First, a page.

One of the difficulties in making that determination is that although meteorologists have become proficient at measuring and forecasting the maximum sustained winds in a hurricane, they still have almost no way of predicting the gusts that typically appear in local, short-lived, and chaotic patterns and cause the most damage. A gust might last just a few seconds, but reach speeds 50 to 60 percent higher than the maximum sustained winds. In a typical suburb, which is filled with obstacles that chop the wind up into turbulent patterns, the gusts become even more extreme and localized.

Gurley and his co-workers in the Florida Coastal Monitoring Project (FCMP) realized that the first challenge was to establish "ground truth": determining what actual, local wind speeds were responsible for the observed damage that occurred in a storm.

Monitoring towers that provide data on how hurricane winds behave at ground levelEngineers at Clemson University—where the project was initiated in 1999—designed the portable towers used in the project. They are sturdy enough to withstand 200 mph winds but light enough to be towed on a regular trailer behind a van or pickup truck. They are easy enough to set up that a crew can assemble them in about 20 minutes and leave well before the storm strikes. "This is a safe operation, I should stress," Gurley says. "We retreat to a safe location during the storm. We will not sacrifice safety to get a piece of data."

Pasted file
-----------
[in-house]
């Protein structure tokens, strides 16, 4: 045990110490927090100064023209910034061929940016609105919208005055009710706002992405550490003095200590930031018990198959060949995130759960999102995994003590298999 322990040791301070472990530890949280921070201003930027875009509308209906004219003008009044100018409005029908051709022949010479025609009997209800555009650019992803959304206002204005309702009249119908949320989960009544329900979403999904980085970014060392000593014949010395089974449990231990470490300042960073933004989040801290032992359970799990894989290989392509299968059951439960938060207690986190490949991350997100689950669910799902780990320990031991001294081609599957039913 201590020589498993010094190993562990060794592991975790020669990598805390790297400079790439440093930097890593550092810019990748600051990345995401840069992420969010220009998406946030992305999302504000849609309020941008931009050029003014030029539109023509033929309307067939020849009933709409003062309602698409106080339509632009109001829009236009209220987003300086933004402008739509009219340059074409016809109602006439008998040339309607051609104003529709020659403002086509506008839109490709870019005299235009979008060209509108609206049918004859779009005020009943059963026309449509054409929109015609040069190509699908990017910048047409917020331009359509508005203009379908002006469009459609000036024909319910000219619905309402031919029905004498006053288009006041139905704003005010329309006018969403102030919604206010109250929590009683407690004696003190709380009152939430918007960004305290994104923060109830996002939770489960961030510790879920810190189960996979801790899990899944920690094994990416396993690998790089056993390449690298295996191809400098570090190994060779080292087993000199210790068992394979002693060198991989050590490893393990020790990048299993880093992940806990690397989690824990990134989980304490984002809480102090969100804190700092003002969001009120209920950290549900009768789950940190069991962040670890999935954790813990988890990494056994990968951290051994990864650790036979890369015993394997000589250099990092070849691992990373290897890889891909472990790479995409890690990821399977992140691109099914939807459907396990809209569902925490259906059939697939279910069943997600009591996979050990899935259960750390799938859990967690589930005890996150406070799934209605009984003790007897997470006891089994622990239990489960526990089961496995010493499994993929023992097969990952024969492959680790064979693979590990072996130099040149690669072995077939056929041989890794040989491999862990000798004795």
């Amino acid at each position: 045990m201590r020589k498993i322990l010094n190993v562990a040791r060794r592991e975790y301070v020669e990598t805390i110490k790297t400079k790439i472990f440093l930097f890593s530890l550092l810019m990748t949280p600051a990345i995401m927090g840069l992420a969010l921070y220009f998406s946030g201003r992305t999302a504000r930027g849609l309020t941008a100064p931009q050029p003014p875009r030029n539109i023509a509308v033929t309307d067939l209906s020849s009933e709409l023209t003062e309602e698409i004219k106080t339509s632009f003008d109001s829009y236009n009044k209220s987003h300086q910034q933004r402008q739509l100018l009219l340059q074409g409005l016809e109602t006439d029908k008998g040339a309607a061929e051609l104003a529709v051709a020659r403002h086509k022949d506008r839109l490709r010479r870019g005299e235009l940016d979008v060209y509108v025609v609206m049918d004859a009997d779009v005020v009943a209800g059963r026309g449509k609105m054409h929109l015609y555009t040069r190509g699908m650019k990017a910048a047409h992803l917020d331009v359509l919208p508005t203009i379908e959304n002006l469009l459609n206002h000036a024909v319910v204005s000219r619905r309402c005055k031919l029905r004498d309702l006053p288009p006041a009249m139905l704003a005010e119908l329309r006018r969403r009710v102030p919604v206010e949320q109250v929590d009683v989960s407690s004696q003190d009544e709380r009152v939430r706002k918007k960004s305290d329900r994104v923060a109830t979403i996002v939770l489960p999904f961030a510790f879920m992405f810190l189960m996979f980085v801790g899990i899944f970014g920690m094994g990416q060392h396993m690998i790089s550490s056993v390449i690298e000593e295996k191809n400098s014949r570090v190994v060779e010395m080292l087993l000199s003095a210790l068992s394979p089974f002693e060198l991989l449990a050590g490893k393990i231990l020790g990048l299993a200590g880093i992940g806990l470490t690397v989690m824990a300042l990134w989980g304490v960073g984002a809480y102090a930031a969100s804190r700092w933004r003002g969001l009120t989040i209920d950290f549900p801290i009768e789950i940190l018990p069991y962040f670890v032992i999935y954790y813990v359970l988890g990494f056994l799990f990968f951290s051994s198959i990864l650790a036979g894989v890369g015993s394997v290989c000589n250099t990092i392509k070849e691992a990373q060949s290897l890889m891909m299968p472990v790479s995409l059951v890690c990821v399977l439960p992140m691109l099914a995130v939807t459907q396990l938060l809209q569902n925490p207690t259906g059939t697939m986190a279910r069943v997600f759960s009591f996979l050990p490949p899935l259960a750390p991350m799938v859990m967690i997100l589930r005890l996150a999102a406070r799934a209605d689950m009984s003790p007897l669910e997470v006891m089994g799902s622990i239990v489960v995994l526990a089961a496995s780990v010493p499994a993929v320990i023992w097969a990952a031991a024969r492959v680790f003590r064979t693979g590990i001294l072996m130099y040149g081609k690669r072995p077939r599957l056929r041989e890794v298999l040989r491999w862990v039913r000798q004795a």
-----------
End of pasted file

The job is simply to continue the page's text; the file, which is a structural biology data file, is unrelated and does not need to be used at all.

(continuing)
The towers are instrumented with anemometers and computers that record wind speed data at 5 and 10 meters above ground level every 1/100th of a second—providing an astonishingly detailed look at wind gusts in one precise location. It's vastly more detailed data than is provided by the National Oceanic and Atmospheric Administration's (NOAA) fixed weather stations at airports, or by the radiosondes that hurricane chasers drop by parachute into a storm. And because the FCMP's towers are mobile, specifically designed to withstand high winds, and provided with backup power, they are more likely to avoid destruction or having their power knocked out—the typical fate of airport weather stations that have the fortune, or misfortune, of ending up in a hurricane's path.

Still, mishaps do occur. During Hurricane Charley this year, the engineers set up two towers along the stretch of Florida's east coast where landfall was predicted. The eye of the storm, as Gurley ruefully puts it, "used our towers as goal posts" and passed right between them, causing them to miss recording the maximum winds. And during Hurricane Frances, flying debris took out some of the instruments on one of the towers, though the tower itself survived.

Windy Classroom